Sad in the Key of Happy 

Andrew Jackson Jihad isn't joking around anymore.

click to enlarge MORGAN BELLINGER
  • Morgan Bellinger

One of the most striking things about Andrew Jackson Jihad is how intensely its fans sing along at shows.

"I think the people that really, really like our band finds something special in how direct the lyrics are," says singer and guitarist Sean Bonnette, one-half of the Arizona-based duo; the other member is Ben Gallaty.

The band's lyrics are not for everyone, though. People tend to either love them or hate them. Their words are dark, uncomfortable, honest and funny, usually all at once, like in the song, "People II: The Reckoning": "There's a bad man in everyone/ no matter who you are/ There's a rapist and a Nazi/ living in our tiny hearts."

Not all their lyrics are such grandiose statements about humanity, but even the personal ones evoke a similar complex range of emotions, as in "Who Are You?," where Bonnette sings of his father abandoning him as a kid: "Thank you so much for not raising me/ You spent your life on better things/ You would have been an awful dad/ Thank you for those genes you had."

The lyrical content of their songs are a stark contrast to the music, which is an upbeat, campfire, singalonglike folk music. The dissonance creates what Bonnette calls "sad in the key of happy."

"I don't think we're a depressing band," he says, "even though we have super depressing songs. Kids will email us that they were really upset that day and then listened to some of our music and they felt better. Hearing those feelings verbalized, then being able to verbalize [them] yourself can be really cathartic."

After touring and playing primarily as a folk band for six years, Andrew Jackson Jihad switched gears for its most recent album on Asian Man Records, "Knife Man," which has very few straight forward folk songs. Listeners will find punk, roots rock, blues, country and even some indie-rock sounds. What hasn't changed is the dark, blunt humor of the lyrics.

"There wasn't too much thought that went into that stuff other than our growing resentment of being pigeonholed as a folk-punk band. That's always something we've been told. We stopped agreeing with that after a while," Bonnette says.

This shift in music partially came about because the band wanted to approach the recording process differently. Rather than bringing in a bunch of already-written songs into the studio, they treated their songs as blueprints and collaborated with several musician friends to form the structures of the songs in the studio.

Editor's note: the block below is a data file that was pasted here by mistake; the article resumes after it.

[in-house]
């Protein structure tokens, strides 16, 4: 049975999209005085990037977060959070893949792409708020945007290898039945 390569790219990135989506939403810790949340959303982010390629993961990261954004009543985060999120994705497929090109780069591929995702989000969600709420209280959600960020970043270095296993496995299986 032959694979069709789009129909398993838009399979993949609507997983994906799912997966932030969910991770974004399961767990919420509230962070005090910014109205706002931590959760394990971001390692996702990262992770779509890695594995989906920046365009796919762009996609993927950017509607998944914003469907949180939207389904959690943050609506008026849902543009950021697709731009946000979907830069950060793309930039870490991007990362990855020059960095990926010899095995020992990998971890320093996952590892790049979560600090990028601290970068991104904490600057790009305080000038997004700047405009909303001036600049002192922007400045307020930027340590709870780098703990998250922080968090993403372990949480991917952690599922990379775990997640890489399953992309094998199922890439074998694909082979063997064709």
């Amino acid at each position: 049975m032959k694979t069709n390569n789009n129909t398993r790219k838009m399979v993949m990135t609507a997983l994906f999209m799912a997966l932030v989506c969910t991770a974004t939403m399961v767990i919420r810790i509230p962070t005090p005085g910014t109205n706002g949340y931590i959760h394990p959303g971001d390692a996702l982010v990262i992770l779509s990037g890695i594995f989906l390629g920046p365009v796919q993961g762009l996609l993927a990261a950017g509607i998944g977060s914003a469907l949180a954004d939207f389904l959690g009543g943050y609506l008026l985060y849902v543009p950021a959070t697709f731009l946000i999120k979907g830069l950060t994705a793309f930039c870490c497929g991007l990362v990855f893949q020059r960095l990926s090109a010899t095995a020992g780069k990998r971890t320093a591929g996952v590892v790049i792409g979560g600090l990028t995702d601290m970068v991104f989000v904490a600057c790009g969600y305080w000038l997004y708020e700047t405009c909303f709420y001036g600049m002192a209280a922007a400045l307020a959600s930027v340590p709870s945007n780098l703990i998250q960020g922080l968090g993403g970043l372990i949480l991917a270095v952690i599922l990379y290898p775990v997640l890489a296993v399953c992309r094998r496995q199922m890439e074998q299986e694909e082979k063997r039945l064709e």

"We got to experiment a lot. We got to change a lot of songs from how they sounded originally to turn them into something completely different. That's always been a big dream of mine, go into the studio with a skeleton of a song and then fucking tweak it," Bonnette says.

The group began a full United States and Canadian tour Sept. 20, opening for English singer and songwriter Frank Turner. For this tour, it still plays its songs, even the new ones, as a folky two-piece band, something that might change in the future.

"We're hoping to do a live band tour and realize those songs as they were played on the record," Bonnette says. As of now, no plans have been made for a full band tour. The members still are deciding how they want to do it.

Until now, folk has always been a part of how people have identified Andrew Jackson Jihad. The other major trait -- honest, darkly funny lyrics -- has evolved over time. Originally the lyrics were more over-the-top and silly, like on the first album, 2005's "Candy Cigarettes and Cap Guns," which Bonnette now says he feels embarrassed by. "I was sick of being called hilarious all the time. I was like, 'You don't understand. I'm trying to sing these songs that are complete exaggerations, but they're serious songs.' But listening back on them, they weren't serious songs."

By the time Andrew Jackson Jihad recorded the next album, "Issues Problems," in 2006, it moved away from the overt silliness and started to write tunes that were more direct, rather than hiding behind over-the-top goofiness.

"I think every time I write a new song I feel like I've become a lot more articulate about how I'm expressing myself. Listening to my first attempts, I made the entire songs jokes," Bonnette maintains. "As a songwriter, I'm much happier with the songs on 'Can't Maintain' [from 2009] and 'Knife Man.'"

The singer is also happy with the musical variety on the latest record and hopes to continue to make more unusual and unexpected releases in the future. "We'd like to be Ween but with less camp," he says. "They do whatever they want."

Andrew Jackson Jihad performs at Canal Club with Frank Turner and the Sleeping Souls and Into It, Over It on Sept. 24 at 8 p.m. Tickets $13-$15. All ages. For information, go to

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